Tuesday, October 9, 2012

The "cilts" welcomes Mikus

Christianity was introduced to Latvia in the 13th century. However, the pagan beliefs weren’t completely replaced. Pockets of paganism endured, especially in the countryside, and these ancient roots are still visible even in holidays such as Ziemassvētki  (Christmas) and Lieldienas (Easter). Often what originated as pagan ritual has survived as culturally significant tradition, and we celebrate both our religion and our tradition through our faith and our customs.

Mikus in the arms of his grandfather
Our son Mikus was christened while we were in Chicago, and after the service we invited friends and family to the banquet hall across the street from the church to help us mark this important occasion. It was fun organizing the party, but I most enjoyed incorporating some of the aspects of these ancient Latvian customs into our modern day fête. In Latvian the christening is called kristības, but the pagan equivalent – krustabas.

Preparing for the ātrā maltīte
In the old days the krustabas would be the first big celebration in a child’s life at which time he would be given a name. The word krustabas is derived from the Latvian word for cross, krusts, which is also found in the words godmother and godfather, krustmāte and krusttēvs.  The infant is called a pāde, and the celebration starts with the ātrā ēšana (fast eating). So called because the white foods (usually bread and milk, white which symbolizes purity so the child has a bright future) must be eaten quickly so the pāde grows up with a good work ethic and not lazy. The guests stand in a circle, close to one another (so the pādes teeth come in evenly) and hopefully don’t talk amongst themselves too much, so the pāde doesn’t grow up to be a gossip.

Onkulis Alnis takes a turn during the pādes dīdīšana
Later the guests gather again, this time for the pādes dīdīšana; a sort of meet-the-baby ritual that differed from region to region. Omammīte recalls how Roberts was izdīdīts, the guests had to "rain silver" into his cradle which entitled them to a dance with the baby. Our guests formed a circle again, singing their well-wishes while each person took a turn dancing with Mikus. It is believed that good luck and happiness will result from this dancing, but I like that each guest had a chance to hold Mikus, if even for only a minute.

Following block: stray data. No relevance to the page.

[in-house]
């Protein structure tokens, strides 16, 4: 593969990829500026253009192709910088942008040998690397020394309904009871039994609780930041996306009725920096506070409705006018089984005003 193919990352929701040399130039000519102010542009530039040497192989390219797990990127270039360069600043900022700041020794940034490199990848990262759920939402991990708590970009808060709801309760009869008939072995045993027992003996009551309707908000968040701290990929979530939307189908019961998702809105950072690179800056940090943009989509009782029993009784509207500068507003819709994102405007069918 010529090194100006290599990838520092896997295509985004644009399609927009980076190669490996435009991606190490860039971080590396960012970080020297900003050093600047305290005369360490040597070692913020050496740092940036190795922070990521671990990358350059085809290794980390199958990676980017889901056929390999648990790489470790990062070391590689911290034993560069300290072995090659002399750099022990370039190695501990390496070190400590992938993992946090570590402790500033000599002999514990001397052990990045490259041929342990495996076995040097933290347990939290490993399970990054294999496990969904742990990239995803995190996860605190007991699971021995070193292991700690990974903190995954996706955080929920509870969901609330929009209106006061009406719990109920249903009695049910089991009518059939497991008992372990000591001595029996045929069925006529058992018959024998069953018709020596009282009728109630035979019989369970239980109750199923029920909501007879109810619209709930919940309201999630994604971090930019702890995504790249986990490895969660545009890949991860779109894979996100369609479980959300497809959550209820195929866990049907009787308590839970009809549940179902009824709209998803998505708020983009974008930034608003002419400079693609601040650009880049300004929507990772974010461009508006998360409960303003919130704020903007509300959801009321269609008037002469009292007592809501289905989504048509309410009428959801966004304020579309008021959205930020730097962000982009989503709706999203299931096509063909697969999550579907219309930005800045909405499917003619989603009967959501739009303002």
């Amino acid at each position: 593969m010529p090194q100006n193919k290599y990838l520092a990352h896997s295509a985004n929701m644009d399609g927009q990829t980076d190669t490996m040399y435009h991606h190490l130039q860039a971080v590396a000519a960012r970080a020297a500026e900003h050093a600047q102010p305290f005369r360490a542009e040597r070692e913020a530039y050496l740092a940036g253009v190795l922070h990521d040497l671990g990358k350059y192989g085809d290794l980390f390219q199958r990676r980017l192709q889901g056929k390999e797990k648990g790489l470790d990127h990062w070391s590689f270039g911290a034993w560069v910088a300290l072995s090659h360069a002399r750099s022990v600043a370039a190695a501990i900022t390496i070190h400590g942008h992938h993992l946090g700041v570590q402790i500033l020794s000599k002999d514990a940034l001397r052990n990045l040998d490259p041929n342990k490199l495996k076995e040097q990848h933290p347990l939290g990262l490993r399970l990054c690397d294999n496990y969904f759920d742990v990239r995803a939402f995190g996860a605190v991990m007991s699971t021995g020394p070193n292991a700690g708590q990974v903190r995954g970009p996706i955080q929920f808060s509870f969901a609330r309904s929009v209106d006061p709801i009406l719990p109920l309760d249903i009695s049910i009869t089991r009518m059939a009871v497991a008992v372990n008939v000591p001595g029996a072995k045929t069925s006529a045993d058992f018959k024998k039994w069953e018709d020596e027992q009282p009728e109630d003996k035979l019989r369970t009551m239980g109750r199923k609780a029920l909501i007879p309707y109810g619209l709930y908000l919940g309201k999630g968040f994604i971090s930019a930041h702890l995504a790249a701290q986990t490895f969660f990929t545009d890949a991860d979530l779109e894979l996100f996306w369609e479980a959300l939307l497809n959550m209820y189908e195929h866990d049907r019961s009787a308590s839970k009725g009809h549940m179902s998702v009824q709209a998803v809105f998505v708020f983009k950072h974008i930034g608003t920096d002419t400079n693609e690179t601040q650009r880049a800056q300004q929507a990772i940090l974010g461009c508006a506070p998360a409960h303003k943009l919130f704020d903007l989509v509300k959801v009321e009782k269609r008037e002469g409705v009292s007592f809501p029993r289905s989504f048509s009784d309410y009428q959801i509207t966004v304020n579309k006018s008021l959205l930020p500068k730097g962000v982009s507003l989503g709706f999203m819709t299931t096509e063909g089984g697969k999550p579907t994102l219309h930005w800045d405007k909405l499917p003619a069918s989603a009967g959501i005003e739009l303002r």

Some take the dīdīšana a little more seriously than others
There are many more traditions and beliefs associated with the krustabas, ranging from how to decorate the room to what foods to serve, and I really enjoyed learning more about these customs as my sister Anna was putting together the pādes dīdīšana. For example, a child must wear the same shirt as his brothers so that they get along. Mikus wore the same christening dress as not only his brother, but as his cousins and father, and for the krustabas he wore the same shirt and pants Lauris and my brother Māris wore for their dīdīšana. I’m hoping there will be harmony not just between brothers but among the extended family.

The happy pādīte in the arms of tante Zinta
We had a wonderful time with family and friends and the day ended much too quickly. An enormous thank you to my sister and Mikus’s godmother Anna for organizing the krustabas, putting together the booklets of lyrics and ensuring the completion of these traditions on the day of my son’s christening.


  1. Liene, I really love reading about how your family celebrates Latvian customs! It is so fascinating, and as an American who grew up overseas, I always feel a little "roots envy." I love it when parents who speak another language pass that on to their children, and remember their unique cultural traditions-- I pretty much grew up without any, besides celebrating Christmas and Easter in the American way.

  2. It was so interesting to read about these customs. I think it's important to keep family/cultural customs. While our family doesn't have any customs like these, we do have some "traditions" that I'm glad to see the younger generation (that's your age group!) are keeping. For instance, on alternate years, all the grandchildren come home for Thanksgiving with my parents. It's so wonderful to hear them share memories from past Thanksgivings.
    I hope you're doing well.

  3. Another great entry Liene! A lot of Pagan customs exist actually because Christians had to appropriate Pagan rituals into their Christian traditions as a way to relate to pagans and "lure" them to their Christian religion.
    Once again, I've learned a bit more about myself and my own Latvian traditions through your writing. Paldies!

  4. I'm proud to call such a great kid my godson and I can't wait to watch him grow into an amazing person!

  5. Paldies Liene...I loved reading about krustabas and learning a little more of my own culture!

  6. I love learning so much about your culture. It looks like it was a fun celebration!

  7. What a wonderful tradition! I love learning about the customs but also the beautiful meanings behind them. Thank you for sharing at the Culture Swapper!


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